Time is our most precious commodity. We can change the circumstances and regain what we have lost for so many things in life. Yet, time, once spent, is gone forever. When transitioning into married life, you will now have new unique demands on your time.
When I was dating my wife, we lived several hundred miles apart. Each evening, we'd set aside about an hour to talk on the phone. Typically, I'd call her on my evening commute. When we got married, I realized that I would need to carve about that same amount of time daily, if not more, to spend physically together.
As men, we have many demands on our time. Our relationships, our families, and our work all need our attention. As a result, we often must decide what activities get cut. Of course, we could always change the rules by going to bed later or waking up earlier. Yet, it seems that the first two activities to get cut are prayer and exercise.
Many of us, myself included, view both prayer and exercise as optional, only doing them when we have extra time. It's a severe misalignment of priorities. Prayer and exercise aren't luxuries; they're essential.
Men are the head of their "Domestic Church." It's our primary responsibility to care for those entrusted to us. It's a job too big to carry by ourselves. We're foolish if we do not keep the lines of communication wide open with our Creator. An investment of time into prayer pays dividends. In prayer, we turn away from ourselves and our own needs and are more in tune with the Divine.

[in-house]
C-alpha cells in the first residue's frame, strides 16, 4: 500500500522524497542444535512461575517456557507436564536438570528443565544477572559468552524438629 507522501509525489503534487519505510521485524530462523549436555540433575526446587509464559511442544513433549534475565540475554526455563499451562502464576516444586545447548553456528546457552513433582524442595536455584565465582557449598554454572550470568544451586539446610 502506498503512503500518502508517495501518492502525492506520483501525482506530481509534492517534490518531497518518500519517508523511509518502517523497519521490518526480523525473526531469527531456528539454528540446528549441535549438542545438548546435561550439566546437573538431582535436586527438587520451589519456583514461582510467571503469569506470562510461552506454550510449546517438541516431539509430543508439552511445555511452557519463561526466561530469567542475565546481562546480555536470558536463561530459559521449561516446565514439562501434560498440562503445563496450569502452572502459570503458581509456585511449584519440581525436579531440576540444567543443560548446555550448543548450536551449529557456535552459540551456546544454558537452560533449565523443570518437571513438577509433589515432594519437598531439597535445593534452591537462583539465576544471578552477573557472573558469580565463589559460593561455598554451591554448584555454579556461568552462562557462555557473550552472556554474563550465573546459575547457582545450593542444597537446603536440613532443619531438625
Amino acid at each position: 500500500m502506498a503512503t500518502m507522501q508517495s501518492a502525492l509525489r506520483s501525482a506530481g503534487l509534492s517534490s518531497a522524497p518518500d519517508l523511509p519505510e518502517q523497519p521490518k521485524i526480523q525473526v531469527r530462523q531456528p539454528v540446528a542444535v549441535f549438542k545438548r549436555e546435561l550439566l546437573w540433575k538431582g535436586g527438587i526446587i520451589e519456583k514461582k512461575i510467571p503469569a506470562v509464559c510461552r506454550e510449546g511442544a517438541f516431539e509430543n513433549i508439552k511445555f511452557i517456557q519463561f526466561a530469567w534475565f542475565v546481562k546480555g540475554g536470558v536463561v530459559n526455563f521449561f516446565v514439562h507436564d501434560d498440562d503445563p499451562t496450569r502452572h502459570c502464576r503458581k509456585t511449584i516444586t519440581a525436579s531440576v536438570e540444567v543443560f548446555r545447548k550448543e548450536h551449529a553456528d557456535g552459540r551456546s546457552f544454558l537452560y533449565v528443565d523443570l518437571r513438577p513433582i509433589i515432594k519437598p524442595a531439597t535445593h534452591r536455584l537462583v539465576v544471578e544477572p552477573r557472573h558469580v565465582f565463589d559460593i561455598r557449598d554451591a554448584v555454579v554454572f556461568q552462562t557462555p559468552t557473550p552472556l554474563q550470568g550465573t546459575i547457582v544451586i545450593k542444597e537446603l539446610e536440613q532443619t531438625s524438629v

It takes a lot of energy to do all of the things we have to do today. So we need to leverage our bodies to be excellent partners in our great mission. If your body is tired, you won't have the strength to get it all done. Exercise can tap into a pool of energy that our bodies hold in reserve.
We recognize that we need to get back in the game and factor these two essential activities into our lives. How do we do that? Before we begin, this is going to take discipline. Use this quote from the Bible to help you stay motivated,
"At the time, all discipline seems a cause not for joy but for pain, yet later it brings the peaceful fruit of righteousness to those who are trained by it." (Heb 12:11)
First, set your prayer regimen. Will you pray a structured prayer like the Liturgy of the Hours? You could pray all five Hours or just a few, such as Morning and Evening Prayer. Will your prayer be time set aside for a variety of prayers? No matter what you decide, make a decision and stick to it.
Second, make your exercise plan. You don't have to go out and buy a gym membership, but make sure there is a mix of activities to keep boredom at bay. Boredom in prayer or exercise is the main threat to your success, second only to laziness.
It's time to be men again. It's time to give ourselves the tools and advantages we need to live as Catholic men should.